Man charged in NY for selling forged Raymond Pettibon paintings

Untitled (“It was the Moment . . . ”), 2013, 100 cm by 155 cm, one of the forged paintings Weinberger allegedly sold.
Untitled (“It was the Moment . . . ”), 2013, 100 cm by 155 cm, one of the forged paintings Weinberger allegedly sold. Photo credit U.S. Attorney’s Office Southern District of New York

NEW YORK (1010 WINS) — Feds busted a man for allegedly selling hundreds of thousands worth of forged paintings from Raymond Pettibon — the contemporary artist who rose to prominence for the imagery he created for the band Black Flag.

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Christian Rosa Weinberger, 43, of Los Angeles, allegedly worked with others to forge and sell five forged Pettibon paintings from the artist’s popular, surfer-inspired "Wave Series” between 2017 and 2020 — using the sale of one of the paintings to help pay off his LA home.

Weinberger, a contemporary artist himself who goes by Christian Rosa, is a Brazilian-born painter known for his sparce abstract works.

“Weinberger swindled buyers out of hundreds of thousands of dollars, and risked a New York artist’s legacy, through his forgery scheme,” said U.S. Attorney Damian Williams.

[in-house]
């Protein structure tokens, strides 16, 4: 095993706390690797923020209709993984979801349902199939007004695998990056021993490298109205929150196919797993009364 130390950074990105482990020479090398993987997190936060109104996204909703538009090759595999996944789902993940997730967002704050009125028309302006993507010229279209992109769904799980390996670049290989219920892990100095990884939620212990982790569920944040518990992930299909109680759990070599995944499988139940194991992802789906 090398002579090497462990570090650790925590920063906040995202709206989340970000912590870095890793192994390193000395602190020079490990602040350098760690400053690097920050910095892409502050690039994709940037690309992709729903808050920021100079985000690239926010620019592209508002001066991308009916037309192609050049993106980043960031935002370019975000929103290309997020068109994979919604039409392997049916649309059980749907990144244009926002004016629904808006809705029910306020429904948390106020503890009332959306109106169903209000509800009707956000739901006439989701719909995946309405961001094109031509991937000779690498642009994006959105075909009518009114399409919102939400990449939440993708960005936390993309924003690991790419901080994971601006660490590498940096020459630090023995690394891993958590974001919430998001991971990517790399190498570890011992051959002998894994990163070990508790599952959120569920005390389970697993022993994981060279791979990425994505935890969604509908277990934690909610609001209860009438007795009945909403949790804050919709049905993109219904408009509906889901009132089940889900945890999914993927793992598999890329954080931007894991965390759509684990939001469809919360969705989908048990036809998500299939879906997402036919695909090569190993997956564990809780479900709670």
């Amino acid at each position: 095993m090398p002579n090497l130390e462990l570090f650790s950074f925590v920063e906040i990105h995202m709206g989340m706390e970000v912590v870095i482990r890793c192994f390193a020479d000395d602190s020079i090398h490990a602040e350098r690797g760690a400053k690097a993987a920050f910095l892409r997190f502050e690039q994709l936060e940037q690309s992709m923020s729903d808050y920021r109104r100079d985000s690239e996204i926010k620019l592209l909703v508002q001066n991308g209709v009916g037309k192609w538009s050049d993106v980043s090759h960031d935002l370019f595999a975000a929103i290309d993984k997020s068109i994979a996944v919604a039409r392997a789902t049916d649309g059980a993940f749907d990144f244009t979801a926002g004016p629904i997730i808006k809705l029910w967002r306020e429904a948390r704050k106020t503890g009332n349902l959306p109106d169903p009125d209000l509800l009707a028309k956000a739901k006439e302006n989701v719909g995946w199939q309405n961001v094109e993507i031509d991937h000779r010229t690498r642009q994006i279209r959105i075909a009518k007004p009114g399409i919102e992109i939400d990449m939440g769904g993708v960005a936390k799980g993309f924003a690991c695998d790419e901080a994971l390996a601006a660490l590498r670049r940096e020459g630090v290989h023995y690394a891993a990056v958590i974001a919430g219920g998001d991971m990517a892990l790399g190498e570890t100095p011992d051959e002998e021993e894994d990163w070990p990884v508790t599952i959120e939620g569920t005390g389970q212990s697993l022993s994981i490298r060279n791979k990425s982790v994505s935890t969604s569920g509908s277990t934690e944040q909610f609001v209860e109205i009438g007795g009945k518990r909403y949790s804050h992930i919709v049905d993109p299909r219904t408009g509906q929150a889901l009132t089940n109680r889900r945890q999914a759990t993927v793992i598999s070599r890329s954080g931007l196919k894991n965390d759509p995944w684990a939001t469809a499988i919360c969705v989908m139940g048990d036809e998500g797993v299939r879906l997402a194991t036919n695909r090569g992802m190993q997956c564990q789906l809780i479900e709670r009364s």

One of the forged Raymond Pettibon paintings Christian Rosa Weinberger allegedly sold.
One of the forged Raymond Pettibon paintings Christian Rosa Weinberger allegedly sold. Photo credit U.S. Attorney’s Office Southern District of New York

Weinberger allegedly forged the Pettibon paintings and faked their certificates of authenticity. He remains at large after fleeing the country earlier this year shortly after the forgery accusations hit the press, prosecutors said.

Artnet News reported in January that it appeared Weinberg had allegedly obtained one of Pettibon's unfinished paintings, finished it and sold it as if it were an untouched work from the artist.

He was charged in Manhattan federal court Wednesday on one count of wire fraud conspiracy; one count of wire fraud; and one count of aggravated identity theft. The wire fraud charges carry 20 years in prison and the identify theft carries another two years.

“The beauty of art may be in the eye of the beholder, but the behavior we allege today is objectively ugly,” said FBI Assistant Director Michael J. Driscoll. "Quite simply, it's a federal crime to defraud investors and fake documentation of artwork provenance.”